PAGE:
GWK: What do you make of Davis Love III being named 2021 Presidents Cup captain?
BC: Everyone loves Davis Love. There’s nothing not to love about Davis Love. But you shouldn’t be able to drop anchor in the position. There have been a lot of oversights in that position, Gene Sarazen, Larry Nelson. The nature of the Ryder Cup is the Europeans have better team chemistry. It’s as simple as that. I don’t know why Americans recoil at that idea. You show me the corresponding video of the American golfers putting together the angry golf video. It’s not a knock at the Americans as it is applauding the Europeans. It’s so good that they dominate the USA. On paper, the U.S. is better and so it infuriates the U.S. team and makes the Ryder Cup so interesting to watch.
GWK: Who would you like to see as Team USA’s captain someday?
BC: David Duval.
I’ve said this before, Larry Nelson should be the captain. If people want to say that he’s not relevant anymore, if you don’t know who he is, you should know who he is. The idea of respecting your elders is important and they should respect that he served his country, and respect the dignity that he brought to the professional game and his Ryder Cup record and how good he was at it and how happy he was to not only have fought for his country but then played for his country with distinction. That is worth correcting a mistake. He is still alive. Do you believe in karma? If you do it’s not hard to get to this is what the USA team deserves having so egregiously overlooked such a distinguished player and great man.
I’ve told the story before but the first day I ever spent on a golf course watching a PGA Tour event was the Byron Nelson in 1966 or ’67, somewhere in there, and I was sitting behind the first green at Preston Trail and this guy putted out and walked off and sat down next to me in the stands. He asked me if I was enjoying the golf. I told him I just started to play golf and that my dad had dropped me off and I was spending the whole day out here. He asked me if I wanted to play golf when I grew up and I said I want to play the Tour when I grew up. He said, maybe someday I’ll see you out here. That player was Larry Nelson.
Ten or 12 years later, whatever it was, I got paired with him at the Players Championship. He probably did that to countless kids, but that’s who he is. He didn’t do it gratuitously, he did it sincerely. He won three majors for crying out loud and was 9-0 in his first nine matches. Making him Ryder Cup captain would be the best feel-good, best thing that the Ryder Cup could ever do. From a karma standpoint it would be incredible and would properly tell his story and might be just the thing to turn around…you could say that the Hal Sutton-Jackie Burke old-school thing didn’t work. We too often give pass-fail grades to ideas based upon the results of competition when it shouldn’t play out like that. What’s the right thing to do? Who’s the most deserving captain? Who’s the most deserving player to give tribute to?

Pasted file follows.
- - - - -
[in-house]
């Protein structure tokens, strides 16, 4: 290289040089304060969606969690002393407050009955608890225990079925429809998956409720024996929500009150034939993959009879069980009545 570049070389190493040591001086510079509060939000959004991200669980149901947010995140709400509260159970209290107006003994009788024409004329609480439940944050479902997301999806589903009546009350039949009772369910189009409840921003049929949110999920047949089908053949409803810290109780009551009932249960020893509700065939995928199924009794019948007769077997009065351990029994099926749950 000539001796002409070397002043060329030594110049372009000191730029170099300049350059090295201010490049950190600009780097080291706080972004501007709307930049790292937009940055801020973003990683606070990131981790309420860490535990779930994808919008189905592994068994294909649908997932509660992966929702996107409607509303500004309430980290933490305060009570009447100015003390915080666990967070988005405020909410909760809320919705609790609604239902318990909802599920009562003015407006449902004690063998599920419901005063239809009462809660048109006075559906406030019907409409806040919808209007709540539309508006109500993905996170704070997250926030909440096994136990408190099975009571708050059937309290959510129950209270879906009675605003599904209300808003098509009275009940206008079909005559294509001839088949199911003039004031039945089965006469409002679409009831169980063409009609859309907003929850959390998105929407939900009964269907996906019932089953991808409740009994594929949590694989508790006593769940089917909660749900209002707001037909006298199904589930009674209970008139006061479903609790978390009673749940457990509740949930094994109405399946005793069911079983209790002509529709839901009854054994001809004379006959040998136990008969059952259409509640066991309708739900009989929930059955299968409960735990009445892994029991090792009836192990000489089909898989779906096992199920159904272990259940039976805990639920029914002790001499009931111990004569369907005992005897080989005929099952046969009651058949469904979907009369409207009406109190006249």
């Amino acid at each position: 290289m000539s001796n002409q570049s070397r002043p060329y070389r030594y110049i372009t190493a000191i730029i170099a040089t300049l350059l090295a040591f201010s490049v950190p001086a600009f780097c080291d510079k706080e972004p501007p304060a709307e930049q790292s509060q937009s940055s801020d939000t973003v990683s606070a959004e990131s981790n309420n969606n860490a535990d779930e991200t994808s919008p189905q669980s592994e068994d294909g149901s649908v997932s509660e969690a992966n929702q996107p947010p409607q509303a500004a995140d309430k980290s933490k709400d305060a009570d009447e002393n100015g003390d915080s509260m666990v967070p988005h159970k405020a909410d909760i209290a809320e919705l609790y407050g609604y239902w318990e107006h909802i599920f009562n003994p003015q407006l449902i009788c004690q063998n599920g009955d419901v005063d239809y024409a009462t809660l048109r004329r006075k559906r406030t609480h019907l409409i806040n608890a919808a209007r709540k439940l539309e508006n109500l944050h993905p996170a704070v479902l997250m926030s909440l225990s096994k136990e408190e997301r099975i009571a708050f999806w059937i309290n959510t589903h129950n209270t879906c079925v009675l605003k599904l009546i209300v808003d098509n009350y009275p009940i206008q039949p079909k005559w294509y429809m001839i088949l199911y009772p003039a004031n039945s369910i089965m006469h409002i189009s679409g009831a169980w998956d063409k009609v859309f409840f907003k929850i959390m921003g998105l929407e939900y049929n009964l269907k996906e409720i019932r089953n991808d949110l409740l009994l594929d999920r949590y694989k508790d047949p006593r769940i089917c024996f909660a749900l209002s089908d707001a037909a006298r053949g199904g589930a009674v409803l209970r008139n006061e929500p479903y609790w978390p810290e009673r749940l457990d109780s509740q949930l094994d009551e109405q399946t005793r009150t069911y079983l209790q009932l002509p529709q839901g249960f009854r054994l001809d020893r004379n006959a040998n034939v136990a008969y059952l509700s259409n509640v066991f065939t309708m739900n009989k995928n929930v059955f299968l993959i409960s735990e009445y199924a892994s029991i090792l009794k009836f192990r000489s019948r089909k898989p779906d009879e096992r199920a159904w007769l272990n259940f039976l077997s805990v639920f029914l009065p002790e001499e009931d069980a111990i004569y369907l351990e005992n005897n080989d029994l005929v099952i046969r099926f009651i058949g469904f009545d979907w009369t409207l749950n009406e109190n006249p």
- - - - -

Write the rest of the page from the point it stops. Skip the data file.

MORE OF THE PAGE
If you can find another player on the planet more deserving of the tribute of captaincy of the Ryder Cup than Larry Nelson, point him out. Where is he? He doesn’t exist. If he were 85 years old, he’d still deserve it and we deserve to know who he is and it rights a wrong. Beyond that, David Duval and beyond that David Toms.
It’s become so predictable. Phil Mickelson is going to get it, Tiger Woods whenever he wants it. Zach Johnson will get it. But who else? Who’s the Paul McGinley of the U.S.? He’s such a unique fellow in that he was good enough to qualify for teams but he was so sharp and so well respected. I’d be looking for the Paul McGinley on the U.S. side. This is why it can’t just be an autonomous, player run event, There needs to be someone in the room to say we need to find a Paul McGinley type player.
GWK: Justin Leonard would be in that same category.
BC: There it is. That’s your Paul McGinley.
GWK: Why are he and Duval no longer thought of for the role? Is it because they are doing TV?
BC: Justin is still part of the club. I don’t know why he wouldn’t be being groomed. He made the putt that everyone remembers in 1999. He’s kind of a Paul McGinley. He’s a very thoughtful, quiet guy. A lot of the best coaches were not necessarily the best players but they had to think the hardest about it to get the most out of their talent. That’s who Paul McGinley was. It doesn’t really describe Justin because he was an extraordinary golfer. Besides Larry Nelson, besides David Duval and Justin Leonard, I’d be looking for the Paul McGinley to lead the U.S. team.